Vigil calls for marriage equality (Asheville Citizen-Times) — More than 30 people held vigil in Asheville’s First Congregational United Church of Christ Monday evening to express hope for marriage equality. The U.S. Supreme Court is scheduled to begin hearing opening arguments in four same-sex marriage cases Tuesday. A decision is expected this summer.

Rights groups criticize Burr after report he called for killing U.S. citizen (McClatchy Newspapers) — Civil liberties groups raised concerns Monday about reports that U.S. Sen. Richard Burr, a North Carolina Republican, had called in 2013 for the CIA to hunt down and kill an American citizen who’d become a top al Qaida operative, rather than capturing him for trial.

Workers’ advocates to march from site of deadly accident (Raleigh News & Observer) — The site of a deadly construction accident in Raleigh will be the starting point for a march to remember workers who died or suffered a serious injury or illness on the job.

Last of 82nd Airborne’s soldiers in Afghanistan expected home next week (Fayetteville Observer) — The 82nd Airborne Division’s last soldiers in Afghanistan are expected home next week.

EDITORIALS

NC must block effort to end environmental review (Raleigh News & Observer) — Here comes the latest Republican assault on environmental regulation in North Carolina. It should be met with a strong protest and, if necessary, a veto from Gov. Pat McCrory.

A shortsighted view (Greensboro News & Record) — A state House bill that would limit access to police camera footage is ill-conceived and not in the public’s best interest.

NC workers deserve more than Berry providing (Raleigh News & Observer column) — MaryBe McMillan: Thanks to mine safety laws and the Occupational Safety and Health Act, fewer workers die on the job than did in 1970, but we still have a long way to go to prevent workplace injuries and deaths. Especially in North Carolina, where Labor Commissioner Cherie Berry has consistently shirked her responsibility to protect workers.
Claire Douglass: Who does Gov. McCrory represent? Us or big oil? (Fayetteville Observer column) — Gov. Pat McCrory testified earlier this month before a Congressional subcommittee in Washington, D.C., voicing his support for President Obama’s controversial new Atlantic offshore drilling plan. To date, 15 local governments along the N.C.a coast, along with over 400 elected officials and 50 communities in coastal states, have publicly opposed offshore drilling and exploration. Among these leaders is Kure Beach Commissioner Emilie Swearingen, who also testified before Congress. The governor claims he supports an all-of-the-above energy strategy to protect American interests, but his actions speak louder than those words.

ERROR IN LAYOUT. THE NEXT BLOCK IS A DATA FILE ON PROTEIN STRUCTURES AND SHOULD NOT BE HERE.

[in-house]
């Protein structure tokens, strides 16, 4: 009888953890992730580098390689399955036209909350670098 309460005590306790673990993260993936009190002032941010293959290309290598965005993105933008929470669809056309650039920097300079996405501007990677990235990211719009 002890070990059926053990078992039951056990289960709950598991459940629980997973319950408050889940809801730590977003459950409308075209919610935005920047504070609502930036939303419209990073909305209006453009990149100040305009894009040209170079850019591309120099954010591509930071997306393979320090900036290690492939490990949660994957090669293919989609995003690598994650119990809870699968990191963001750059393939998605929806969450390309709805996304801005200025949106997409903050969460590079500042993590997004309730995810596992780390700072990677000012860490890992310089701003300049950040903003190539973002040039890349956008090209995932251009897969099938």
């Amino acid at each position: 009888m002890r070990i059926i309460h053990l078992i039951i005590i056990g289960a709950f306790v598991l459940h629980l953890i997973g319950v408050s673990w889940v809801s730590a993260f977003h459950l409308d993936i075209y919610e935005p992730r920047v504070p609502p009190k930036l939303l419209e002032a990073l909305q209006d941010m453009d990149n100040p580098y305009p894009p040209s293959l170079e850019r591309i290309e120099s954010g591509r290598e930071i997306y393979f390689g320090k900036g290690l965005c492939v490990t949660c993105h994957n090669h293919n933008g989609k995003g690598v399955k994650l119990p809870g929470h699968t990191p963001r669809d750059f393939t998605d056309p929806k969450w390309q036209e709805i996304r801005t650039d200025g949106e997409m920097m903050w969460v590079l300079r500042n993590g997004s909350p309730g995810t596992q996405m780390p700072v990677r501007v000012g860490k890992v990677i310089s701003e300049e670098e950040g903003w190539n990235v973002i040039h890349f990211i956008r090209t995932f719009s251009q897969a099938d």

As crossover deadline approaches, will redistricting reform get a vote? (Stanly News & Press) — A proposal to reduce the influence of partisan politics in the way North Carolina’s voting maps are drawn has broad, bipartisan support in the N.C. House. Yet the bill appears in danger of being denied a vote in that chamber.

Senate bill would wrongly eliminate local control on home design (Winston-Salem Journal) — Senate Bill 25, the state legislature’s most recent attempt to wrest control from local authorities, would prevent cities and towns from regulating most home designs within own their borders, the McClatchy Tribune news service reported last week. That means the doors would be wide open for all kinds of awkward and uncharacteristic construction in existing neighborhoods, and local safeguards against substandard construction would be eliminated.

Take politics out of redistricting (Wilmington Star-News) — The U.S. Supreme Court has kicked North Carolina’s faulty election maps back to the drawing board.